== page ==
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      New combinations in the treatment of COPD: rationale for aclidinium–formoterol

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          Abstract

          The current guidelines on chronic obstructive pulmonary disease (COPD) recommend the prominent use of bronchodilators, including long-acting β 2-agonists (LABAs) and long-acting muscarinic antagonists (LAMAs), while inhaled corticosteroids are recommended only in patients with severe disease or frequent exacerbations. LABA–LAMA combinations are indicated when single bronchodilators are insufficient to control COPD. A number of LABA–LAMA combinations are available, based on twice-daily or once-daily administration according to the 12- or 24-hour duration of action, respectively. The aclidinium–formoterol combination is based on the new LAMA aclidinium bromide, which has a high selectivity for M 3 muscarinic receptors and a fast onset of action, and the well-known LABA formoterol. Both drugs require twice-daily administration. The fixed-dose combination of aclidinium 400 μg/formoterol 12 μg has shown in randomized controlled trials fast and sustained bronchodilation that was greater than either monotherapy and provided clinically significant improvements in dyspnea and health status compared with placebo, also reducing the use of rescue medications. The overall incidence of adverse events was low and comparable to placebo. These data define the aclidinium–formoterol fixed-dose combination as a new treatment option for patients with COPD. The need for twice-daily administration could be an apparent disadvantage compared to the available once-daily LABA–LAMA combinations, but the immediately perceived benefit in reducing dyspnea due to the fast onset of action, as well as reported correct patient use and satisfaction with the Genuair inhaler might prove useful in favoring adherence.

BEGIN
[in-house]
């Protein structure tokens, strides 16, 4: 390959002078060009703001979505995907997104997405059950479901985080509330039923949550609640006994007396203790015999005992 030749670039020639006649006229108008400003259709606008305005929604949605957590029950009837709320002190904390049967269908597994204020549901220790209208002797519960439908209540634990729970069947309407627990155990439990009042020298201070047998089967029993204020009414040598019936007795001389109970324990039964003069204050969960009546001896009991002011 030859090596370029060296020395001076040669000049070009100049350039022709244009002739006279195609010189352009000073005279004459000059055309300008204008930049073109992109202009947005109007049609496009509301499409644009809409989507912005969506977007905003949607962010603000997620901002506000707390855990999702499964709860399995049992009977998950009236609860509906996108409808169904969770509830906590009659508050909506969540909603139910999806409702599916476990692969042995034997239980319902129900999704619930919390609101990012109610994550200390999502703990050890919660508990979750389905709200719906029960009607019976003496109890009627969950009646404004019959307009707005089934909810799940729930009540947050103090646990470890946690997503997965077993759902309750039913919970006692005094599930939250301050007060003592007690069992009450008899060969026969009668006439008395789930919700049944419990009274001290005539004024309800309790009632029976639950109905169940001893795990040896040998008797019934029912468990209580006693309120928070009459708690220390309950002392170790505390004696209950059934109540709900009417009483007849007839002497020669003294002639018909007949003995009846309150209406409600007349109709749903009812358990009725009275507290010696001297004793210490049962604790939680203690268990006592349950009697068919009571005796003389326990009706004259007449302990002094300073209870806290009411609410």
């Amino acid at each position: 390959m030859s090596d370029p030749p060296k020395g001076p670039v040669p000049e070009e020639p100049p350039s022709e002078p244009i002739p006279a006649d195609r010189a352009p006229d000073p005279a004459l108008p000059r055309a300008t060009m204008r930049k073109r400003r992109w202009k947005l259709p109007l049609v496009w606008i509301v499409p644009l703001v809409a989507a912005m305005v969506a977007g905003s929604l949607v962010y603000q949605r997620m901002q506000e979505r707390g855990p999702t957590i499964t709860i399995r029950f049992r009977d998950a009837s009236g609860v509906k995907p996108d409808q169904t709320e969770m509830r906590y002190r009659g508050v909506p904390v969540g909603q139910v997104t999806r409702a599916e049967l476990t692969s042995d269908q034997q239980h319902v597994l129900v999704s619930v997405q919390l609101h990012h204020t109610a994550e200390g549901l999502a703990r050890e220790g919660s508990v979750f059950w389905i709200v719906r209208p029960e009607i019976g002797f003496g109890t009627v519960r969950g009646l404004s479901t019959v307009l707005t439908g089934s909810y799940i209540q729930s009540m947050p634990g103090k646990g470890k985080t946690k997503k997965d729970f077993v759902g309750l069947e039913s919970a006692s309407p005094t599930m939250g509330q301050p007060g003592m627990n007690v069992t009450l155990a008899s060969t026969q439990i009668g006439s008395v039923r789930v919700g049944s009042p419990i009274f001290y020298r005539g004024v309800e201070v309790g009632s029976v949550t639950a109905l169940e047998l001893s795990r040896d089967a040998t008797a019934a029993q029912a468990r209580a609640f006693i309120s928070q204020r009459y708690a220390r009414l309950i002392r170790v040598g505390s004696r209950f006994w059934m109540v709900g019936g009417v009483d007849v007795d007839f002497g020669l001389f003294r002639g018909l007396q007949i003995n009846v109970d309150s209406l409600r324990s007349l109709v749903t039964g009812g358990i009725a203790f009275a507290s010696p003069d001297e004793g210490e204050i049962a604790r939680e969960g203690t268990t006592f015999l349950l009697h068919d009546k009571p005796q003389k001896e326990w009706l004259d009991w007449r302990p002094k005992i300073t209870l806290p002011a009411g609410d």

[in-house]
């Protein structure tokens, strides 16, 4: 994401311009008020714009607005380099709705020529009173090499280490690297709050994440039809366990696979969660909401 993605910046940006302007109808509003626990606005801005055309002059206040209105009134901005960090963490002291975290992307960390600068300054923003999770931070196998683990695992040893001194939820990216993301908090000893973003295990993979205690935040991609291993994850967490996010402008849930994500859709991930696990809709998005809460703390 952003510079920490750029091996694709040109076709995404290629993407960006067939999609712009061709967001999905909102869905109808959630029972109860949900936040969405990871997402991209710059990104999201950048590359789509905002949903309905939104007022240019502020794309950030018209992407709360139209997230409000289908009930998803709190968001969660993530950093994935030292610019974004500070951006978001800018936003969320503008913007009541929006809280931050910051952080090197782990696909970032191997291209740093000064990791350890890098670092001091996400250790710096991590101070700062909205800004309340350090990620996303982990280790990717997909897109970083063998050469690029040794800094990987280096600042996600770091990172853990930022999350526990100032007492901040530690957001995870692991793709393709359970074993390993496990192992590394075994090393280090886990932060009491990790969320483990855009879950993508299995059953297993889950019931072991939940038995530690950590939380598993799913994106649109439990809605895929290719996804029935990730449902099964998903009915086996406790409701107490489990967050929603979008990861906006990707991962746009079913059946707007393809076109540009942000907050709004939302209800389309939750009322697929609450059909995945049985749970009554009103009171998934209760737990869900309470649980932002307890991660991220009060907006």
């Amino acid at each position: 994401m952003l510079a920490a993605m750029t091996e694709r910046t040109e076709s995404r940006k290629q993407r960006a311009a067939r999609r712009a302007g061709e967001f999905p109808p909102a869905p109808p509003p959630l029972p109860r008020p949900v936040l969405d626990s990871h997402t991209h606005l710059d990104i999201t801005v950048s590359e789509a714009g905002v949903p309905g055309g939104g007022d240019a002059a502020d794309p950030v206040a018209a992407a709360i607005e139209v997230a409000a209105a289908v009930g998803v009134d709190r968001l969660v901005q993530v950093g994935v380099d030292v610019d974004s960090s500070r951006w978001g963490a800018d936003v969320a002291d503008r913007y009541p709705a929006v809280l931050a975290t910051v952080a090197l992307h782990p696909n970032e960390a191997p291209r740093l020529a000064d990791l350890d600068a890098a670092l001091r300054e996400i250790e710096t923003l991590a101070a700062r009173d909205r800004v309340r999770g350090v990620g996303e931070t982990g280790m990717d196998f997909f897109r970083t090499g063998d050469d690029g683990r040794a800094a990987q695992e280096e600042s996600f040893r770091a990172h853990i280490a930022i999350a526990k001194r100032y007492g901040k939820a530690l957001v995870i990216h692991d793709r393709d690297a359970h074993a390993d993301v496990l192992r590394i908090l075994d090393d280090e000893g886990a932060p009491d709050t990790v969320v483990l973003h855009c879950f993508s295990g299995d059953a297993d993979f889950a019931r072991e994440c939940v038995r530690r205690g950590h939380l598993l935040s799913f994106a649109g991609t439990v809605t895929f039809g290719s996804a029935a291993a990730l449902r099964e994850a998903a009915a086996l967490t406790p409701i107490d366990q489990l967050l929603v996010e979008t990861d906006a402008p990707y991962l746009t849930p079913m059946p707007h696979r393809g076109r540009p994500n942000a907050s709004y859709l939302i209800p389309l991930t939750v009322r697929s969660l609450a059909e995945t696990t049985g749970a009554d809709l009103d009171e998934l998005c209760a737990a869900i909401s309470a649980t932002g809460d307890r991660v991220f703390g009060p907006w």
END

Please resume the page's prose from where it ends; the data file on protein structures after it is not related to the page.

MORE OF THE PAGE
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          Most cited references 35

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          Adherence to inhaled therapies, health outcomes and costs in patients with asthma and COPD.

          Suboptimal adherence to pharmacological treatment of asthma and chronic obstructive pulmonary disease (COPD) has adverse effects on disease control and treatment costs. The reasons behind non-adherence revolve around patient knowledge/education, inhaler device convenience and satisfaction, age, adverse effects and medication costs. Age is of particular concern given the increasing prevalence of asthma in the young and increased rates of non-adherence in adolescents compared with children and adults. The correlation between adherence to inhaled pharmacological therapies for asthma and COPD and clinical efficacy is positive, with improved symptom control and lung function shown in most studies of adults, adolescents and children. Satisfaction with inhaler devices is also positively correlated with improved adherence and clinical outcomes, and reduced costs. Reductions in healthcare utilisation are consistently observed with good adherence; however, costs associated with general healthcare and lost productivity tend to be offset only in more adherent patients with severe disease, versus those with milder forms of asthma or COPD. Non-adherence is associated with higher healthcare utilisation and costs, and reductions in health-related quality of life, and remains problematic on an individual, societal and economic level. Further development of measures to improve adherence is needed to fully address these issues. Copyright © 2013. Published by Elsevier Ltd.
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            Efficacy and safety of aclidinium bromide/formoterol fumarate fixed-dose combinations compared with individual components and placebo in patients with COPD (ACLIFORM-COPD): a multicentre, randomised study